8. 8.  The Yield CurveThe relationship between short-term and long-term interest rates is depicted by the yield curve, agraph that illustrates the connection between bond yields and time to maturity. The yield curveallows you to compare prices among bonds with differing features (different coupon rates, differentmaturities, even different credit ratings). Most of the time, the yield curve looks normal (or “steep”),meaning it curves upward — short-term bonds have lower interest rates, and the rate climbssteadily as the time to maturity lengthens. Occasionally, though, the yield curve is flat or inverted. Aflat yield curve, where rates are similar across the board, typically signals an impending slowdown inthe economy. Short-term rates increase as long-term rates fall, equalizing the two. When short-termrates are higher than long-term rates (which can signal a recession on the horizon), you get aninverted yield curve, the opposite of the normal curve. Underdeveloped Bond MarketThe Indian financial system is not well developed and diversified. One major missing element is anactive, liquid, and large debt market. Currently almost 98% of the secondary market transactions indebt instruments relate to government securities, treasury bills and bonds of public sectorcompanies. The quality of secondary market debt trading is very poor if we compare it with thequality of the secondary market in equities. Debt markets lack the required transparency, liquidity,and depth. With reference to the usual standards or yardsticks of market efficiency the Indian debtmarkets would not score more than 30% of the marks that the Indian equity markets would score.In India the average daily trading in debt during the last year was about one tenth of the averagedaily trading in equities. These comparisons bring out the underdeveloped nature of the Indian debtmarkets. Interest Rate Futures – A Global Perspective Interest Rate Futures contracts were first traded in the United States on October 29, 1975 inresponse to a growing need for tools that could protect against sharp movements in interest rates.Since then, Interest Rate Futures have become a fundamental risk management tool for financialmarkets worldwide.Interest Rate Futures are the most widely traded derivatives instrument in the world. The totaloutstanding notional principal amount in Interest Rate Futures is 25.48 times higher than equityindex futures. 5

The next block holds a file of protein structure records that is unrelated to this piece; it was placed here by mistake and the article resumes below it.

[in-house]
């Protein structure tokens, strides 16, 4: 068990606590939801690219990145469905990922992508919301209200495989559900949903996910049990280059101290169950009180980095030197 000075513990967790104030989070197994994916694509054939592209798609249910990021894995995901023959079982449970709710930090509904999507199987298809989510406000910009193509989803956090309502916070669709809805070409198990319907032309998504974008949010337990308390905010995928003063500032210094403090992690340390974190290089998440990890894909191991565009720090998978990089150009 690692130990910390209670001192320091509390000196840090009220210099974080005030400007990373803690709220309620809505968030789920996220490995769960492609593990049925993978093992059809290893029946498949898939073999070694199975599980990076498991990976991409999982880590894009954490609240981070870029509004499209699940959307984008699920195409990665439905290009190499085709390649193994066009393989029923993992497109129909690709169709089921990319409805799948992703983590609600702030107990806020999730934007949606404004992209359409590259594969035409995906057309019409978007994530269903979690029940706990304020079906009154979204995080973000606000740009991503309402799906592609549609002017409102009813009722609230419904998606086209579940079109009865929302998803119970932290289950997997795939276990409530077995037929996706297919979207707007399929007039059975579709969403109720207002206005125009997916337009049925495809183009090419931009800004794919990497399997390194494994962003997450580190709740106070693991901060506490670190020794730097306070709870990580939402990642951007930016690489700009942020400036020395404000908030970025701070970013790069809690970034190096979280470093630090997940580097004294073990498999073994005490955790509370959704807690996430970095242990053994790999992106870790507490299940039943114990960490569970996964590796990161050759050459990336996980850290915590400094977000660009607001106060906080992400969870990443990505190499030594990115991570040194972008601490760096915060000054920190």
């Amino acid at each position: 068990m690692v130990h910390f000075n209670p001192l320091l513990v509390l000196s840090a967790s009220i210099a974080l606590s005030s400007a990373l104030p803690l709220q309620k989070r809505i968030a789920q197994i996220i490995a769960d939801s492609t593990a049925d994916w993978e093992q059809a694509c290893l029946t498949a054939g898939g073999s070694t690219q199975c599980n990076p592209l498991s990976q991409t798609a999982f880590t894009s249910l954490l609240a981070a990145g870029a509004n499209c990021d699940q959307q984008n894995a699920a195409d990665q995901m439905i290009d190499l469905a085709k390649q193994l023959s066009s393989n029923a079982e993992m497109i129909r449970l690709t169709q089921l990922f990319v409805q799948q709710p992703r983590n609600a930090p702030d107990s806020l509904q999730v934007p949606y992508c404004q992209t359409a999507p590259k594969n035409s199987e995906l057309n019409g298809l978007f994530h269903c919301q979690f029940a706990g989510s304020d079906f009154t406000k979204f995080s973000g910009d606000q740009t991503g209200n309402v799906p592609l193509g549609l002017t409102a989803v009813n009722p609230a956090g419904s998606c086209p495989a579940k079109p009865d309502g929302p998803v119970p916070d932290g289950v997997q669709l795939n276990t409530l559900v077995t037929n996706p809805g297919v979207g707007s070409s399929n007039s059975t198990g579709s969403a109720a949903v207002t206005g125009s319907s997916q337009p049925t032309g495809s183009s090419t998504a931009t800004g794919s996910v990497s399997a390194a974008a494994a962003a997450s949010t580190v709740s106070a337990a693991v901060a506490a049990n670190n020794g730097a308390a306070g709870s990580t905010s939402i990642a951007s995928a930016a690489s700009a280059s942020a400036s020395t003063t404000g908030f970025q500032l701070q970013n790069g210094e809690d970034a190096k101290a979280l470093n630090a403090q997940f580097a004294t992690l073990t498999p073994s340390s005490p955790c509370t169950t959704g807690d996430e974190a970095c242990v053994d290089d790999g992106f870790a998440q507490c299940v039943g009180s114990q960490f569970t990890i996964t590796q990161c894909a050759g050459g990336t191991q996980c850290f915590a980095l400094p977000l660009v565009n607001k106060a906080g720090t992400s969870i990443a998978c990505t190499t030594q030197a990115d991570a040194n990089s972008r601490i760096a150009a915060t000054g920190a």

9. 9. The total turnover in the year 2008 for Interest Rate Futures was around USD 14,00,000 billion,which is around 10.5 times higher than equity index futures.The table given below shows the enormous contribution made by Interest Rate Futures in the globalderivatives markets: Turnover USD in Billion Regions/ Markets Interest Rates North America 774439.1 Europe 543902.3 Asia & Pacific 63811.5 Other Markets 10645.5 Total 1392798.4 Interest Rate Futures in India Interest rates are linked to a variety of economic conditions. They can change rapidly, influencinginvestments and debt obligations. In a market environment where long term debt issuance by thegovernment is increasing and the demand for it is growing, there is a strong need for a cost efficienthedging instrument against interest rate risk.The government borrowings during financial year 2004-05 to 2008-09 are shown in the graphbelow.Market participants hold large amounts of GOI Securities which are impacted in value due to interestrate fluctuations. Over the last decade, the movement in the 10 year Benchmark Government ofIndia (GOI) securities’ yield has shown significant movement, ranging from 5% to 12%. 6